The Tax Management Transfer Pricing Report ™ provides news and analysis on U.S. and international governments’ tax policies regarding intercompany transfer pricing.
By Lois Wagman Colbert, Esq., Martha L. Sewell, Esq., Mark L. Stember, Esq., Mark D. Wincek, Esq. and Karen D. Martinez, Esq.
Kilpatrick Stockton LLP, Charlotte NC, Raleigh, NC, Washington, D.C., and Atlanta GA
On September 3, 2010, the Internal Revenue Service (IRS) and the Office of Consumer Information and Insurance Oversight (OCIIO) independently announced the release of additional Patient Protection and Affordable Care Act (PPACA) guidance. The IRS set forth additional rules in Notice 2010-59 regarding the reimbursement for over-the-counter (OTC) medicines and drugs with a prescription, while the OCIIO announced the process for obtaining waivers for the new annual limit restrictions on essential health benefits (also sometimes referred to as mini-med waivers).
OTC Medicines and Drugs (Notice 2010-59)
Requirements: New §106(f) added by PPACA provides that expenses incurred for medicines and drugs may be paid or reimbursed by an employer-provided plan, including a health flexible spending arrangement or a health reimbursement arrangement, only if the medicine or drug (1) requires a prescription, (2) is available without a prescription (i.e., OTC) but the individual otherwise obtains a prescription, or (3) is insulin. The same rules apply to health savings accounts and Archer medical savings accounts. Employees will have to choose between taking the time to obtain a prescription for OTC medicines and drugs (collectively referred to here as OTC drugs) or paying for these expenses with after-tax dollars.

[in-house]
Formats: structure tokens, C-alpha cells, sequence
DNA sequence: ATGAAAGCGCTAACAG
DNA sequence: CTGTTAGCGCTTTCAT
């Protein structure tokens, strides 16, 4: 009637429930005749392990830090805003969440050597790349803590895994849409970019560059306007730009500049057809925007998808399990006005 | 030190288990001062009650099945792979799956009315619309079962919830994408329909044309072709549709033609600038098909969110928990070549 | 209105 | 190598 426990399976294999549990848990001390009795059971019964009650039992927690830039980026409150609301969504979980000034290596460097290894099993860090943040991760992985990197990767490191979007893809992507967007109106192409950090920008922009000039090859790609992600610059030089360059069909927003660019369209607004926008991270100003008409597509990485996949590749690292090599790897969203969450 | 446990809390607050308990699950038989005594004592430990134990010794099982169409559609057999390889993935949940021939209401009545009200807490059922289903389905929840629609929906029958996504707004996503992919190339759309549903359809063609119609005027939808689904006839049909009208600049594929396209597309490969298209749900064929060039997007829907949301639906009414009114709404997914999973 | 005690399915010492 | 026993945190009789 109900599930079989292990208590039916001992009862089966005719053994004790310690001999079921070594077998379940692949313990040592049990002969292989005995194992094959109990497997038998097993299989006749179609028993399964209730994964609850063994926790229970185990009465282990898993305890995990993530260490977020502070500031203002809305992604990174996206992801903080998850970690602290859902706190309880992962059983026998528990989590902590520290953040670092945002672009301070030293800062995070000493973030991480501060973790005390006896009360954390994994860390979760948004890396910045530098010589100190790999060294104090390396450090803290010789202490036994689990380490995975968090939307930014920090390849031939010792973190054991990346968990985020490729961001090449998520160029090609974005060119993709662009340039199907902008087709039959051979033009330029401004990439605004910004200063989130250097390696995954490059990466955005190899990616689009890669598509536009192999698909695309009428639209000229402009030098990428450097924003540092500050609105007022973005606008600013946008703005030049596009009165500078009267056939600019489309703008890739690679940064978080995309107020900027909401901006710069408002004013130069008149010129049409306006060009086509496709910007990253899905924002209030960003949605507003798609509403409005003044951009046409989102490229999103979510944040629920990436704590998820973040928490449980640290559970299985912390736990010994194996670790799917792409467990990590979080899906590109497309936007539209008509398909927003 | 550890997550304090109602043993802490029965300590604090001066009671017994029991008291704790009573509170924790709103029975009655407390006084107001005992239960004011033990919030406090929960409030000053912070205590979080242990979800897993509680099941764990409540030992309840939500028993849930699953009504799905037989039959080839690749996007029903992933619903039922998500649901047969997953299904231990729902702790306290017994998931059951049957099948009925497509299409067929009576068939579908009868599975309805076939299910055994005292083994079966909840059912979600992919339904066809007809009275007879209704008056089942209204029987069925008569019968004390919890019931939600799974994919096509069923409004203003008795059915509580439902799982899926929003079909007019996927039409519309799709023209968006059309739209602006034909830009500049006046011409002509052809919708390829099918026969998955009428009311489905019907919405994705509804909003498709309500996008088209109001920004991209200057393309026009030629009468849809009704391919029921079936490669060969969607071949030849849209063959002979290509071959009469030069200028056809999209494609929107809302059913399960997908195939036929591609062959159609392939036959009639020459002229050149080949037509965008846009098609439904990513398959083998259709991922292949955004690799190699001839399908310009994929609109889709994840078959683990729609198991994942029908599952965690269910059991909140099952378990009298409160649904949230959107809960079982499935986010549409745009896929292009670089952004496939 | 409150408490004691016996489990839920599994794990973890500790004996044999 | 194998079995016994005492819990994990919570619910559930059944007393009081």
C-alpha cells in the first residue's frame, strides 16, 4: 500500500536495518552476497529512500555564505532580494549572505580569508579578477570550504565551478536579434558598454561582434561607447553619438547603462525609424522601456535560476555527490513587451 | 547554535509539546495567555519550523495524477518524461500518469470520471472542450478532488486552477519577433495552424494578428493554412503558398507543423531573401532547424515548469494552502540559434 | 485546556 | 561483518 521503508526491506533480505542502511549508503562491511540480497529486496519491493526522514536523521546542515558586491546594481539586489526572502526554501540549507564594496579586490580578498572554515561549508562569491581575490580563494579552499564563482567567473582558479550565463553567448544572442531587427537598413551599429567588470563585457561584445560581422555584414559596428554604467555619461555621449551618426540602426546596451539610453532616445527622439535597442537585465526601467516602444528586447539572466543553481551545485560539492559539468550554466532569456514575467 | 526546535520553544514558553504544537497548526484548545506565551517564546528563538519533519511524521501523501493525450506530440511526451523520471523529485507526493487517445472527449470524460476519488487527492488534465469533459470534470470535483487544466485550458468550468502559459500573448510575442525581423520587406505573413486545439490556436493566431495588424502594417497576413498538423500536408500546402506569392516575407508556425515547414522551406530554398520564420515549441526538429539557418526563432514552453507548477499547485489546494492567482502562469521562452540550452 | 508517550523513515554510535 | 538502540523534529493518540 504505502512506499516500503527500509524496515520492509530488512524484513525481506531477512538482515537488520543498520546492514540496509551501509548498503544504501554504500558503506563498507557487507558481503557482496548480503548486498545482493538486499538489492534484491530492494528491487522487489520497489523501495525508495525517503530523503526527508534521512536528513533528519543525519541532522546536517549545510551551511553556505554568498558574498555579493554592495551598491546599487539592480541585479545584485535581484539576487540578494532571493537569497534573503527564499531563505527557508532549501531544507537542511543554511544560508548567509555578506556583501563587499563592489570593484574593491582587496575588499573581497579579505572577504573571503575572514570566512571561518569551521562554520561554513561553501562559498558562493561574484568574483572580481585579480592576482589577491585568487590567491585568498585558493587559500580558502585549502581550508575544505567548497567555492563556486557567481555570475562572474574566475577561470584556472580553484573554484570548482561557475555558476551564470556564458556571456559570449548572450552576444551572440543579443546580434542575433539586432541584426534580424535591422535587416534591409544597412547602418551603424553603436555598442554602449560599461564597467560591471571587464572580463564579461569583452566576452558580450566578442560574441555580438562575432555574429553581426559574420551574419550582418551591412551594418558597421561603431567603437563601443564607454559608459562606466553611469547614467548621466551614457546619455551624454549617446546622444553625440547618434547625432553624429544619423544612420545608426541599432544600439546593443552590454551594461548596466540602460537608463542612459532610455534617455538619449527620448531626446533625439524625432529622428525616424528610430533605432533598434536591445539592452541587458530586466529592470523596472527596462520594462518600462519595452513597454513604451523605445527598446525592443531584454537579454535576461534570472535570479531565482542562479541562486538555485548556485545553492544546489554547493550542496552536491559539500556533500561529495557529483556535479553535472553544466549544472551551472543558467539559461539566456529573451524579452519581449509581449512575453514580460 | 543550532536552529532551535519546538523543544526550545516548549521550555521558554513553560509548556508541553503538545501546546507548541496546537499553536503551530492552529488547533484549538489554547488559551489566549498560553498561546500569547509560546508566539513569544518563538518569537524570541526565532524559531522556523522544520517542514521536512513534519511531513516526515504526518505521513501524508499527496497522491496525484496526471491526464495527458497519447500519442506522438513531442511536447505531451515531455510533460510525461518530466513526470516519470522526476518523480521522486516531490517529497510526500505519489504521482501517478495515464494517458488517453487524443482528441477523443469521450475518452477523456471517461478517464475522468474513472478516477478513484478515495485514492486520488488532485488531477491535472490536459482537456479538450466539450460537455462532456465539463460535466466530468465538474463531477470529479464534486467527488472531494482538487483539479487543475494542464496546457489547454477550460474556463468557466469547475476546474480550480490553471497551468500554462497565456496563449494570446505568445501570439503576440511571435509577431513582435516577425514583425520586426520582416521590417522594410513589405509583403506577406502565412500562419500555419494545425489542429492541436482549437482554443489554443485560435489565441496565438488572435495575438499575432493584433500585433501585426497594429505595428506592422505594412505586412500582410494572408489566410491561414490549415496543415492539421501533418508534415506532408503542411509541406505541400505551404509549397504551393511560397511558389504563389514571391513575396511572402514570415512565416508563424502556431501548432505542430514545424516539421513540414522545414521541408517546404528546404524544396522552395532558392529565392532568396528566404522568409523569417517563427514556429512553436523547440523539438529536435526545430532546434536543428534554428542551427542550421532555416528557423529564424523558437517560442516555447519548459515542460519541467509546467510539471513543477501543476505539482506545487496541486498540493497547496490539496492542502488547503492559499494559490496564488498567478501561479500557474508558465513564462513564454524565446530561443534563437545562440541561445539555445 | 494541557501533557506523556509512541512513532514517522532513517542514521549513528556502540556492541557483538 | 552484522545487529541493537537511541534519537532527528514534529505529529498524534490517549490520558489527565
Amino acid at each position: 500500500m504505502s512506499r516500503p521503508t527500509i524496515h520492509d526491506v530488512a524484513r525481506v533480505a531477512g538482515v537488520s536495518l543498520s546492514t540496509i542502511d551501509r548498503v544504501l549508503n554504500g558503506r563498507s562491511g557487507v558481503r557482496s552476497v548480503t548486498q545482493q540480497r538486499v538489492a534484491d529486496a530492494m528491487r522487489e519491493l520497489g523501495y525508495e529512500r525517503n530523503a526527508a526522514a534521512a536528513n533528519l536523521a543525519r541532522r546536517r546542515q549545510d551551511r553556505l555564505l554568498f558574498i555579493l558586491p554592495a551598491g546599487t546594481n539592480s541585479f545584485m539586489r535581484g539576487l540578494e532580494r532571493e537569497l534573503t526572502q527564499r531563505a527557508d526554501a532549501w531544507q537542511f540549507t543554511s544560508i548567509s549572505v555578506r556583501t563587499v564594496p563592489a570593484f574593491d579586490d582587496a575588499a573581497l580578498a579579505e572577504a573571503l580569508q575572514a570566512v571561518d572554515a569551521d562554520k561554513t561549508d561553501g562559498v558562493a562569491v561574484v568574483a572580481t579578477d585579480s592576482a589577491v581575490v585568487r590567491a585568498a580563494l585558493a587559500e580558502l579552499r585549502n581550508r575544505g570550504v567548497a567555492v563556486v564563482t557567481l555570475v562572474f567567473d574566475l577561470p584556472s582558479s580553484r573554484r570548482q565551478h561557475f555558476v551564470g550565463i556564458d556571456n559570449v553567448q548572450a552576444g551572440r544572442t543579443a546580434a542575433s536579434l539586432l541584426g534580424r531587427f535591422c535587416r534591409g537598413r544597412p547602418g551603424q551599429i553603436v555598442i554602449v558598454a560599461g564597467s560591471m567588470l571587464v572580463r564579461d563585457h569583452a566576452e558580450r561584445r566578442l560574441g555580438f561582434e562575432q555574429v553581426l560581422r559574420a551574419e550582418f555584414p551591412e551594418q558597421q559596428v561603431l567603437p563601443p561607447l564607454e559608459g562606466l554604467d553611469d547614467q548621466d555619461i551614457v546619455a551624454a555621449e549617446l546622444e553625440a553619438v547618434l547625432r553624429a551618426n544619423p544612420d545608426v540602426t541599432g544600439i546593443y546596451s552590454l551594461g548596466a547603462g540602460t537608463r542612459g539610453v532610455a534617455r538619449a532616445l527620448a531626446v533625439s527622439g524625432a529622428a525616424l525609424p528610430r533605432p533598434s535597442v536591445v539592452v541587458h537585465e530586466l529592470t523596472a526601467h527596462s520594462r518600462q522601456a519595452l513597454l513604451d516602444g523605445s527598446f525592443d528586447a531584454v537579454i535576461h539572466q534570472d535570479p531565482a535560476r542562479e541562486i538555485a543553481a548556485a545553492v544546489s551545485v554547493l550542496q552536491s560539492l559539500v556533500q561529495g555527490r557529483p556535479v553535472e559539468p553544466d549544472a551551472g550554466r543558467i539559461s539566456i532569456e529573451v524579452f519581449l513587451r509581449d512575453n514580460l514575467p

For purposes of OTC drugs, the IRS provides that a prescription is any written or electronic order that meets the legal requirements of a prescription in the state in which the medical expense is incurred and that is issued by an individual who is legally authorized to issue a prescription in that state. The IRS clarifies that the need for a prescription only applies to OTC drugs. Equipment, medical supplies (e.g., bandages), and devices are not subject to the prescription requirements. However, the guidance does not discuss quasi-medicines or drugs, such as antibiotic creams or similar items that have drug-like characteristics. Plan sponsors and third party administrators will need to determine how to administer such items, as well as the prescription requirement itself.
Effective Dates:The new prescription rule applies to OTC drugs purchased on or after January 1, 2011. For purposes of HSAs and Archer MSAs, the change does not affect distributions from the account made before January 1, 2011, nor does it affect distributions made after December 31, 2010, for OTC drugs purchased on or before that date. For spending accounts with a grace period, expenses for OTC drugs incurred in 2011 can be reimbursed from 2010 account balances only if the participant obtains a prescription for those items. No prescription is required for OTC drugs purchased in 2010 but submitted for reimbursement in 2011.